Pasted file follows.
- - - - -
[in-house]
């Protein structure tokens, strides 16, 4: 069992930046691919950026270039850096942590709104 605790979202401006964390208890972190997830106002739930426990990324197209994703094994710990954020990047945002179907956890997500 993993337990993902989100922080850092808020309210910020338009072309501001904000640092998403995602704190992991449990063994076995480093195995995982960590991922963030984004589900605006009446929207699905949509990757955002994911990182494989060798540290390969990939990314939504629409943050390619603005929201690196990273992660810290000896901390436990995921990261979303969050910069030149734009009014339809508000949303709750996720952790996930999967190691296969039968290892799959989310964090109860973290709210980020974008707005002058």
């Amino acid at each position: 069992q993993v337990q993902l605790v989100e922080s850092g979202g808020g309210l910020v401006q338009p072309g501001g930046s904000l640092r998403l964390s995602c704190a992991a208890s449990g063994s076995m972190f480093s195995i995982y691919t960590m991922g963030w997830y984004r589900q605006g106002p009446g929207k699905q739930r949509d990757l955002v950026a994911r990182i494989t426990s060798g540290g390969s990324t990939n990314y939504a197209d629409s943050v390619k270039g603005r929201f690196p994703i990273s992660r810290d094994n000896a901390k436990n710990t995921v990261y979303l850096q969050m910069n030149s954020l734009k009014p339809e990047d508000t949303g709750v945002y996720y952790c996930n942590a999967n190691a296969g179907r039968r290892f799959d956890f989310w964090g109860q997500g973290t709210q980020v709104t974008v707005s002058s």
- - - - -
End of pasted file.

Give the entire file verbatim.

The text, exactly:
[in-house]
């Protein structure tokens, strides 16, 4: 069992930046691919950026270039850096942590709104 605790979202401006964390208890972190997830106002739930426990990324197209994703094994710990954020990047945002179907956890997500 993993337990993902989100922080850092808020309210910020338009072309501001904000640092998403995602704190992991449990063994076995480093195995995982960590991922963030984004589900605006009446929207699905949509990757955002994911990182494989060798540290390969990939990314939504629409943050390619603005929201690196990273992660810290000896901390436990995921990261979303969050910069030149734009009014339809508000949303709750996720952790996930999967190691296969039968290892799959989310964090109860973290709210980020974008707005002058």
């Amino acid at each position: 069992q993993v337990q993902l605790v989100e922080s850092g979202g808020g309210l910020v401006q338009p072309g501001g930046s904000l640092r998403l964390s995602c704190a992991a208890s449990g063994s076995m972190f480093s195995i995982y691919t960590m991922g963030w997830y984004r589900q605006g106002p009446g929207k699905q739930r949509d990757l955002v950026a994911r990182i494989t426990s060798g540290g390969s990324t990939n990314y939504a197209d629409s943050v390619k270039g603005r929201f690196p994703i990273s992660r810290d094994n000896a901390k436990n710990t995921v990261y979303l850096q969050m910069n030149s954020l734009k009014p339809e990047d508000t949303g709750v945002y996720y952790c996930n942590a999967n190691a296969g179907r039968r290892f799959d956890f989310w964090g109860q997500g973290t709210q980020v709104t974008v707005s002058s």